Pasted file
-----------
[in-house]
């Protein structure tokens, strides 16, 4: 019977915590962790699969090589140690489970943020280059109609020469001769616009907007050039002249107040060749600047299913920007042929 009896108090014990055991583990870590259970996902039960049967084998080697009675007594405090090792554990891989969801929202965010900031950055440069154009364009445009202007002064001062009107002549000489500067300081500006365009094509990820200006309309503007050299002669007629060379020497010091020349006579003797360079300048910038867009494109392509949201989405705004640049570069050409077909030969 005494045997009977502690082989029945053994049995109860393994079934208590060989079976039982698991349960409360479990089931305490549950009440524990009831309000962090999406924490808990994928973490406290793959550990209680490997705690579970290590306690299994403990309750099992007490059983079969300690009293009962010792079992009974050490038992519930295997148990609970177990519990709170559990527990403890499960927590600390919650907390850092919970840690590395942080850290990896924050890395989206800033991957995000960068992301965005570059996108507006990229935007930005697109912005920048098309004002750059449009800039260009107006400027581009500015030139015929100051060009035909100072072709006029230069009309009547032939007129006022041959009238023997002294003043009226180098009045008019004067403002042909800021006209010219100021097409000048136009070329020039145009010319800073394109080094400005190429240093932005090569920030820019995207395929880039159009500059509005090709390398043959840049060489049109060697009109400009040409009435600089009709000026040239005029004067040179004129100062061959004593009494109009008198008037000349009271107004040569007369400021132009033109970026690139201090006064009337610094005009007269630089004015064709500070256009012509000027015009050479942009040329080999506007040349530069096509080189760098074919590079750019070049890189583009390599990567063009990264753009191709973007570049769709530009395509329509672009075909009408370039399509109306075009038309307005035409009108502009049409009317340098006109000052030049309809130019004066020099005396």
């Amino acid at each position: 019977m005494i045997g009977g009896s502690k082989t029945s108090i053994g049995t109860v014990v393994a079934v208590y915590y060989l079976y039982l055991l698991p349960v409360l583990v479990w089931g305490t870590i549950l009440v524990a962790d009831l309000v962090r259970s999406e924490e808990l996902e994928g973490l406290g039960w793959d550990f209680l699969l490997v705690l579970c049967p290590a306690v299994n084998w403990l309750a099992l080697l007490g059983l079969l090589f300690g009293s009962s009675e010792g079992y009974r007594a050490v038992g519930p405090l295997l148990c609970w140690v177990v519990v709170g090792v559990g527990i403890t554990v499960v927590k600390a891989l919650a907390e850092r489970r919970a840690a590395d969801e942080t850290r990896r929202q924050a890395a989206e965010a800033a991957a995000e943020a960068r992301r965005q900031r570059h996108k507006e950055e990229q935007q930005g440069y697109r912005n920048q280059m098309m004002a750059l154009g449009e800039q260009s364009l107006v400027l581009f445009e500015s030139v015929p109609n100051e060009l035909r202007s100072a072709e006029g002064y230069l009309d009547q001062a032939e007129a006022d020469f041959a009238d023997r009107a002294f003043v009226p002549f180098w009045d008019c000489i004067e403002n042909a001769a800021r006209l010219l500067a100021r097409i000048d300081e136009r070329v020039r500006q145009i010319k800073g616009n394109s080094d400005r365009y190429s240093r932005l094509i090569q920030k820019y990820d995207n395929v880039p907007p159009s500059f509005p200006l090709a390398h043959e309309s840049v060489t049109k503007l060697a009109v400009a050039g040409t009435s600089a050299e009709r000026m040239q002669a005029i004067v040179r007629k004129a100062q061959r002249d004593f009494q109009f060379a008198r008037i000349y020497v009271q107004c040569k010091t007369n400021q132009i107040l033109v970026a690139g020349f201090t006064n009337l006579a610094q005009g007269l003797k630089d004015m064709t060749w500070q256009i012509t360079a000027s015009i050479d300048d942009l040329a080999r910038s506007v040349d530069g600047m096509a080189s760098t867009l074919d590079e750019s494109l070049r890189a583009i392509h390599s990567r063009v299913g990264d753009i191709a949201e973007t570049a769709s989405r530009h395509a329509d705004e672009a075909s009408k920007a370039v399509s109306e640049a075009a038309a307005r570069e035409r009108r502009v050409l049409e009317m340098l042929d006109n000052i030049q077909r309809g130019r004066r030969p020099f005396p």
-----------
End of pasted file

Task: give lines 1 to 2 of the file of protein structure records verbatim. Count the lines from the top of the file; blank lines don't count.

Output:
[in-house]
């Protein structure tokens, strides 16, 4: 019977915590962790699969090589140690489970943020280059109609020469001769616009907007050039002249107040060749600047299913920007042929 009896108090014990055991583990870590259970996902039960049967084998080697009675007594405090090792554990891989969801929202965010900031950055440069154009364009445009202007002064001062009107002549000489500067300081500006365009094509990820200006309309503007050299002669007629060379020497010091020349006579003797360079300048910038867009494109392509949201989405705004640049570069050409077909030969 005494045997009977502690082989029945053994049995109860393994079934208590060989079976039982698991349960409360479990089931305490549950009440524990009831309000962090999406924490808990994928973490406290793959550990209680490997705690579970290590306690299994403990309750099992007490059983079969300690009293009962010792079992009974050490038992519930295997148990609970177990519990709170559990527990403890499960927590600390919650907390850092919970840690590395942080850290990896924050890395989206800033991957995000960068992301965005570059996108507006990229935007930005697109912005920048098309004002750059449009800039260009107006400027581009500015030139015929100051060009035909100072072709006029230069009309009547032939007129006022041959009238023997002294003043009226180098009045008019004067403002042909800021006209010219100021097409000048136009070329020039145009010319800073394109080094400005190429240093932005090569920030820019995207395929880039159009500059509005090709390398043959840049060489049109060697009109400009040409009435600089009709000026040239005029004067040179004129100062061959004593009494109009008198008037000349009271107004040569007369400021132009033109970026690139201090006064009337610094005009007269630089004015064709500070256009012509000027015009050479942009040329080999506007040349530069096509080189760098074919590079750019070049890189583009390599990567063009990264753009191709973007570049769709530009395509329509672009075909009408370039399509109306075009038309307005035409009108502009049409009317340098006109000052030049309809130019004066020099005396």